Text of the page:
How did you get into writing? Is it something you’ve always wanted to do?
I’d always kept a diary but It didn’t cross my mind to write anything for publication until I’d returned from a long-distance car rally London to Saigon, and Car magazine asked me to write an article for them. I went to my local Waterstones and bought a book called “How to write and sell Travel Articles” as I hadn’t a clue how to go about it! The article was published, and since I enjoyed writing it so much (and the money was pretty good too!) I approached other outlets with my story, which is how I ended up becoming a travel writer.
Where do you get your inspiration from?
Anywhere, everywhere. At the moment, I’m looking for a storyline for the next Dan Forrester book and am scouring newspapers and magazines, and also personal experiences. With Spare Me The Truth, it was reading an article by the Telegraph’s science correspondent Richard Gray, that inspired the book. Gray stated, ‘Researchers have found they can use drugs to wipe away single, specific memories while leaving other memories intact.’ Brilliant! I thought. A memory-erasing drug! But when I looked closer it wasn’t quite as clear-cut, but who am I to split hairs when creating a story?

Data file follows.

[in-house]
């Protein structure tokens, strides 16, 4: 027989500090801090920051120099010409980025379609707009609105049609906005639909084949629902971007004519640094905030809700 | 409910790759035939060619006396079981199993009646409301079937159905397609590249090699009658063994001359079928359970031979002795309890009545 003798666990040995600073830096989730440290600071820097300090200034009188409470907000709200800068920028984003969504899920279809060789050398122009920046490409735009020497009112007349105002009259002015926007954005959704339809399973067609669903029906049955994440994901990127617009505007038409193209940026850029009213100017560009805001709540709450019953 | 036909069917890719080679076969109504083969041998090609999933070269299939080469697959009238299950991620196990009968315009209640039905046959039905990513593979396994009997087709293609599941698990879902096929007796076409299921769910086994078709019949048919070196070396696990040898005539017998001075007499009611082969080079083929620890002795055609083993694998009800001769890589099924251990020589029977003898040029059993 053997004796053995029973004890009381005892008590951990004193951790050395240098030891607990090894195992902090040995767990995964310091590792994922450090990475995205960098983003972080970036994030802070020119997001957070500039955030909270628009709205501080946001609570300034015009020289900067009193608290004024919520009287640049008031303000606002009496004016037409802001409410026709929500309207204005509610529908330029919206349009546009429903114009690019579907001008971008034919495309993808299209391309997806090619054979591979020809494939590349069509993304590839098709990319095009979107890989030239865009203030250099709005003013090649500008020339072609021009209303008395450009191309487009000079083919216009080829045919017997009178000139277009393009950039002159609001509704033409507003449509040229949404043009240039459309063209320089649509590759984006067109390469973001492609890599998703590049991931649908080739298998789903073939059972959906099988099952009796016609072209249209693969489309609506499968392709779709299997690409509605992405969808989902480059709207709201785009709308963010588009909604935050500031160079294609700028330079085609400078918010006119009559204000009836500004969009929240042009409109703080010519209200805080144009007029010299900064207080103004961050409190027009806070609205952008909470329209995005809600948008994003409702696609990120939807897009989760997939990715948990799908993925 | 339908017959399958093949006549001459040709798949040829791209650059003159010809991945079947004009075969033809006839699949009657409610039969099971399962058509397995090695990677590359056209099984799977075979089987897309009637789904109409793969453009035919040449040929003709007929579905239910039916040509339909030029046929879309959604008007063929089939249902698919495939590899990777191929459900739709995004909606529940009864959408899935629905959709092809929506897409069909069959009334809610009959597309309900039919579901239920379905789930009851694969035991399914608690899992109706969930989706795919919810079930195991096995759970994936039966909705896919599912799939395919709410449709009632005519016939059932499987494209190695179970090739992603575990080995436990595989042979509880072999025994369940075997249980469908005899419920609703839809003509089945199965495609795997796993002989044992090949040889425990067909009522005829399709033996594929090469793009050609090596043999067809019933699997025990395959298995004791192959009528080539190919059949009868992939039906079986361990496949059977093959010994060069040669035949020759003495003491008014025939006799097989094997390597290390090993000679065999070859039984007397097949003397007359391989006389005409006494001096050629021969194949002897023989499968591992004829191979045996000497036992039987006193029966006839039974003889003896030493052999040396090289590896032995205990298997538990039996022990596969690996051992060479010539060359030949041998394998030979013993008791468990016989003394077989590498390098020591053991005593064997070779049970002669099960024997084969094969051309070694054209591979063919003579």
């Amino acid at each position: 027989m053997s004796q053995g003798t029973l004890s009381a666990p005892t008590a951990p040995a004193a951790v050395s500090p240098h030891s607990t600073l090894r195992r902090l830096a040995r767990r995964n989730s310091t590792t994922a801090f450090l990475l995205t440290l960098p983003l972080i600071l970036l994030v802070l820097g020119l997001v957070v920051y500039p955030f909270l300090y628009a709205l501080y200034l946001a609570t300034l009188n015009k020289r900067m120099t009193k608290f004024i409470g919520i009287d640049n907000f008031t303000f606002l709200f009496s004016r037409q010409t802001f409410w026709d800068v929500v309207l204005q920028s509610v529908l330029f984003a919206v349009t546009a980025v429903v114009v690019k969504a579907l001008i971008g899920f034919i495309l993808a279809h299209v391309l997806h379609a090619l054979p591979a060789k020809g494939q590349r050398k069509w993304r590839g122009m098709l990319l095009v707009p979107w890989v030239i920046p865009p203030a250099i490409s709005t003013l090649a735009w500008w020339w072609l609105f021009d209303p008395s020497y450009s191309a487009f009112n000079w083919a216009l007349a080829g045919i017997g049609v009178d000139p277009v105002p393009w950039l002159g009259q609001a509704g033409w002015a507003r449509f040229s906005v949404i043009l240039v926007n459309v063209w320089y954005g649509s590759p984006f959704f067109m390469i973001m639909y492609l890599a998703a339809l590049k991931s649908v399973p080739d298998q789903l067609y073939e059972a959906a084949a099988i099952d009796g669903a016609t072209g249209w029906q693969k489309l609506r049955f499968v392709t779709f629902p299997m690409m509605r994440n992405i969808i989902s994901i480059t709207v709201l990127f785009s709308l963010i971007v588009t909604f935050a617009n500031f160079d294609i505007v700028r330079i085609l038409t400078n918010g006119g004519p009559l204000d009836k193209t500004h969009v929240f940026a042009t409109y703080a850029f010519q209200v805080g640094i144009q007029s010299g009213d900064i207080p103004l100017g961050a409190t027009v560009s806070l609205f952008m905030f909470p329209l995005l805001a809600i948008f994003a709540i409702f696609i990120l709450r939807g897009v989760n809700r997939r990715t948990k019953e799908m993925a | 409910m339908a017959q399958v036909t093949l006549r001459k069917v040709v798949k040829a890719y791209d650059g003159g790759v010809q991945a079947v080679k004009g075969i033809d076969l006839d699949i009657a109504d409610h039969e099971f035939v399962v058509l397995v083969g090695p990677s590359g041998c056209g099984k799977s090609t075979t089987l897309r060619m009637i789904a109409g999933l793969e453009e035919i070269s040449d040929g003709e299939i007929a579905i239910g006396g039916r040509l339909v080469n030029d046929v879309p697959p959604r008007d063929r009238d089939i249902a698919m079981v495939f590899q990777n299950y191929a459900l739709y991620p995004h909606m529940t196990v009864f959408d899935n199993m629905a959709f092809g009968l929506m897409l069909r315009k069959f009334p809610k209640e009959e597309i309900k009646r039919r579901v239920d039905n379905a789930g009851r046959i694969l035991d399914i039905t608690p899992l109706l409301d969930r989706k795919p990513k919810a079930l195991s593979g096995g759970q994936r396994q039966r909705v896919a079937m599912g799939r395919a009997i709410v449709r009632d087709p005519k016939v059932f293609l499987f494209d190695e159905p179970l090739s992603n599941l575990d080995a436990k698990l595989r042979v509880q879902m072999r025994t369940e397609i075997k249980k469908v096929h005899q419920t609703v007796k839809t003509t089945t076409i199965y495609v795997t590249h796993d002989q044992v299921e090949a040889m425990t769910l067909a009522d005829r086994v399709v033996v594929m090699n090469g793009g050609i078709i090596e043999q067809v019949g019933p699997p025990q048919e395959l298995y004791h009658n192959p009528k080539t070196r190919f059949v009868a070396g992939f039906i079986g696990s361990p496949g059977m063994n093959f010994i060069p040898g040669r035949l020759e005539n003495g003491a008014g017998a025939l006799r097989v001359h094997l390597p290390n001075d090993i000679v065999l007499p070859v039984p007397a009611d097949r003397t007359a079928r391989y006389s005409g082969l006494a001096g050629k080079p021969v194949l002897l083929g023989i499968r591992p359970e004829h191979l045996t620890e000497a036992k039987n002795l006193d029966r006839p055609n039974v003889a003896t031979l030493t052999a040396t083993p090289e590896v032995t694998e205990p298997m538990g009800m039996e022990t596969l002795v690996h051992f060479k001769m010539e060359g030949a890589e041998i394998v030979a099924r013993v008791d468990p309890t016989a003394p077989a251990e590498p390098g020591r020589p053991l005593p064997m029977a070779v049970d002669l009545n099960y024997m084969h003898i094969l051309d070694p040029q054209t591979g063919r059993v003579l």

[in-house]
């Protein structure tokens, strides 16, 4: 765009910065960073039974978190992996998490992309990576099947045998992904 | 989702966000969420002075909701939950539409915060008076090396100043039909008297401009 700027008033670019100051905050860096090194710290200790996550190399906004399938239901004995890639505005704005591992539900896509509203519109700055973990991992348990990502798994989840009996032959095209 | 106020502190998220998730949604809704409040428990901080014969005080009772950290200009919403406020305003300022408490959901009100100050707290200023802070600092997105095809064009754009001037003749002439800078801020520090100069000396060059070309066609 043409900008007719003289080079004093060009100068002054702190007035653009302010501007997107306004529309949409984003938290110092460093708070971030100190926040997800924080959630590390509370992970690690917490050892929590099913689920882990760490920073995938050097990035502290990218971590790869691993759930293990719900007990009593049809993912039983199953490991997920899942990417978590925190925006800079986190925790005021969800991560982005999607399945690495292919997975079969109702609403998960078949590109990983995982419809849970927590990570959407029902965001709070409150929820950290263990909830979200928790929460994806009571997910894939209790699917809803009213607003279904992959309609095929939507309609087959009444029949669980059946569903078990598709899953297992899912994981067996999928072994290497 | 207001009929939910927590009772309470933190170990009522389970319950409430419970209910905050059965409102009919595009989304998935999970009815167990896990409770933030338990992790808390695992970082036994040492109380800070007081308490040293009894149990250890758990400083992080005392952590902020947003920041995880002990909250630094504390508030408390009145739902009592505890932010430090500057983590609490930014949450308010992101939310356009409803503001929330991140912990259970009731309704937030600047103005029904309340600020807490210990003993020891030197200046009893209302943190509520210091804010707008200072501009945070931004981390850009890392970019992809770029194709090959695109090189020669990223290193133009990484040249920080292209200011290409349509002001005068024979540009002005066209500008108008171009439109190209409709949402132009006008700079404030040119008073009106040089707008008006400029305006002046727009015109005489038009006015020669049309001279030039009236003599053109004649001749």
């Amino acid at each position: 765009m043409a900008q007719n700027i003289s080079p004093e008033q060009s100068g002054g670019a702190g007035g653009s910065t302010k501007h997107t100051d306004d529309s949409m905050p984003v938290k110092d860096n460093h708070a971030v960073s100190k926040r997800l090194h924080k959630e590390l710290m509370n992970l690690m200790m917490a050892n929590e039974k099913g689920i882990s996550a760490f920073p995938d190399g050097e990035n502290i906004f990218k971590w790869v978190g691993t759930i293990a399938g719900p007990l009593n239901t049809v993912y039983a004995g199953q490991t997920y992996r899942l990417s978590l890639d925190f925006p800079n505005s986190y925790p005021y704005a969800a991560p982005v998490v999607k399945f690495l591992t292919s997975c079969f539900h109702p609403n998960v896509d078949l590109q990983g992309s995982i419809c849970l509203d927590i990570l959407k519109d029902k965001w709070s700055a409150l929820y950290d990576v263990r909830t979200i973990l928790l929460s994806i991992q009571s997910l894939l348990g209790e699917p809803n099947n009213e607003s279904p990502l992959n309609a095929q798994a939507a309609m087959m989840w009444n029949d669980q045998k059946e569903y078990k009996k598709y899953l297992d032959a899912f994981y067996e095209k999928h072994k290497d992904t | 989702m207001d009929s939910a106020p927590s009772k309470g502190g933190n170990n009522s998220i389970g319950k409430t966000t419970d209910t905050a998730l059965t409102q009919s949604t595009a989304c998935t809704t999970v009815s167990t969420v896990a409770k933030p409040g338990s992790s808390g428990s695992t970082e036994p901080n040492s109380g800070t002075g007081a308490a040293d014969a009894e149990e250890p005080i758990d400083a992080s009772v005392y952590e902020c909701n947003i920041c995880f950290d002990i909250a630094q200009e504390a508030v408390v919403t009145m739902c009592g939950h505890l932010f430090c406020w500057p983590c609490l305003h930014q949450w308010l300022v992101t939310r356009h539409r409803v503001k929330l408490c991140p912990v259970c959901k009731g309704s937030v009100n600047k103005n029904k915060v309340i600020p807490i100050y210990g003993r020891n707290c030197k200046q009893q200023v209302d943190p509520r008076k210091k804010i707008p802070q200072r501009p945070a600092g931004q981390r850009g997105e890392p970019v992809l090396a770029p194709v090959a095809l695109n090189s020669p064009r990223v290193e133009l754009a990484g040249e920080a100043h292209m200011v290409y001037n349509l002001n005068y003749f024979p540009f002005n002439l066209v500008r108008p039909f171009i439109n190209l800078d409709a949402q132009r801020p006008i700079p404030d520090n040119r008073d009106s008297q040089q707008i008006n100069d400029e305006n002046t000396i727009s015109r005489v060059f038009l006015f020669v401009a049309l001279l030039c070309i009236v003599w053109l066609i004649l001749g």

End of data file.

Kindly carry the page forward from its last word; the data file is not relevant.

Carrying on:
How would you describe your writing to anyone who hasn’t read your books?
Exciting, page-turning thrillers with heart.
What are your favourite and least favourite things about being an author?
I love creating a story. I love starting a book and watching it take shape, growing in complexity as the characters come alive, the twists and turns that end up coming thick and fast, surprising even myself.